On May 12, 2012, the Mount Hope – Breithaupt Park neighbourhood sponsored two Jane’s walks and we counted approximately 60 people for each one! Last year we had around 40 people for the one walk and I think we can thank Terry Pender from The Record for this article he wrote advertising all four Jane’s Walks in Kitchener over the weekend.
(There were no walks given in Waterloo this year so as a side note we will suggest “Hey Waterloo, step up next year and produce a couple of walks!”)
Our first walk began at 10 am in the new parking lot across from the Breithaupt Block where Ted discussed the history of the area, from its agrarian roots to manufacturing (pianos, leather, rubber, buttons) and now into the current knowledge economy.
(Click on any of the images below for a larger picture)
Then we walked to the Beohmer Box building which, unlike the Breithaupt Block, is not being renovated. But it is an active building which houses many interesting and eclectic tenants. In the picture below Wayne is discussing the old Fire Hall #2 which has been modestly renovated into studios and has dance classes on the main floor.
After discussing some more old buildings, including the former Electrohome building at Duke and Shanley, we all headed to Little City Farm.
At Little City Farm Greg and Karin were great hosts. Greg explained their “back to the land inside the city” philosophy and Karin fed us bread baked in their outdoor oven. What an excellent end to a great Walk. Thanks to everyone who came out!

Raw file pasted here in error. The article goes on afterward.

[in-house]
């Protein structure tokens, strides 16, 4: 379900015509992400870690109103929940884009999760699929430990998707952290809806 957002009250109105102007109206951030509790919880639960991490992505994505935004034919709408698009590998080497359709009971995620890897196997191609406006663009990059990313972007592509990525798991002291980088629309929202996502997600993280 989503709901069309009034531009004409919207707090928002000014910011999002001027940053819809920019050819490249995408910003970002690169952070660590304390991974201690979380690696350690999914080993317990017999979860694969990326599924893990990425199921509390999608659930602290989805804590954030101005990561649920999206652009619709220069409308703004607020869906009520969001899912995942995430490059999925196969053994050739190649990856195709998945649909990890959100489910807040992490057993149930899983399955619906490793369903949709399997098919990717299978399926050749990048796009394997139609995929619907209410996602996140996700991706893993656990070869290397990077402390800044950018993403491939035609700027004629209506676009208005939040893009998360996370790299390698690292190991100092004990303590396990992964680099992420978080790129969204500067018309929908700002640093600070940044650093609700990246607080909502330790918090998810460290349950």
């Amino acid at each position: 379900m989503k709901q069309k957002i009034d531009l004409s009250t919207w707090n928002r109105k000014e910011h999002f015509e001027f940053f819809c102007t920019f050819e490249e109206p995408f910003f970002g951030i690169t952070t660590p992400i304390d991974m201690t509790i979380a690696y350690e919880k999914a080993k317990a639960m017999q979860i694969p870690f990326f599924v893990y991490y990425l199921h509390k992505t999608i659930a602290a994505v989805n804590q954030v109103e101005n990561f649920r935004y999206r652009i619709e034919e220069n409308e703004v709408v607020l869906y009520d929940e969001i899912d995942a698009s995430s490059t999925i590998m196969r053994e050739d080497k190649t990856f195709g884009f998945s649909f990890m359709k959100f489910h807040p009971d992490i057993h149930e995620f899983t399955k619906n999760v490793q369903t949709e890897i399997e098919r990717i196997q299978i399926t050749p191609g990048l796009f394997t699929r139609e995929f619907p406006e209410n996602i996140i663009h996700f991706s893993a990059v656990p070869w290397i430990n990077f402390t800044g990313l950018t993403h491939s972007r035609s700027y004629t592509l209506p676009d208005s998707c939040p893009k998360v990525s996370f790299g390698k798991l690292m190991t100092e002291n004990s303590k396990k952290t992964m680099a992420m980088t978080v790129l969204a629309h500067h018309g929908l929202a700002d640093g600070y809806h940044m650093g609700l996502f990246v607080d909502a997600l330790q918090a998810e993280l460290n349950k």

But that’s not all! In the afternoon, Wayne hosted a walk in Mt. Hope cemetery. In past years, this has been part of our main walk, but there are so many stories to tell, it become a walk on its own. And about 60 people attended.
We initially met “under the angel”:
There are many great works of sculpture to observe in the cemetery when you wander through and take some time to observe:
Many of the older headstones are deteriorating with time, acid rain and other weather. But that is part of life and evolution.
Wayne fascinated us with many great stories of early settlers, businessmen and former slaves who are all buried here. It is a great way to learn the history of Kitchener and many of the people who contributed to our rich culture.
Sometimes a man with a megaphone needs a helper!
Thanks to everyone who came out. It is a real pleasure to help with these walks each year. This is our fourth year (!!!) and the Blog has pictures from all the others if you want to browse back in the archives.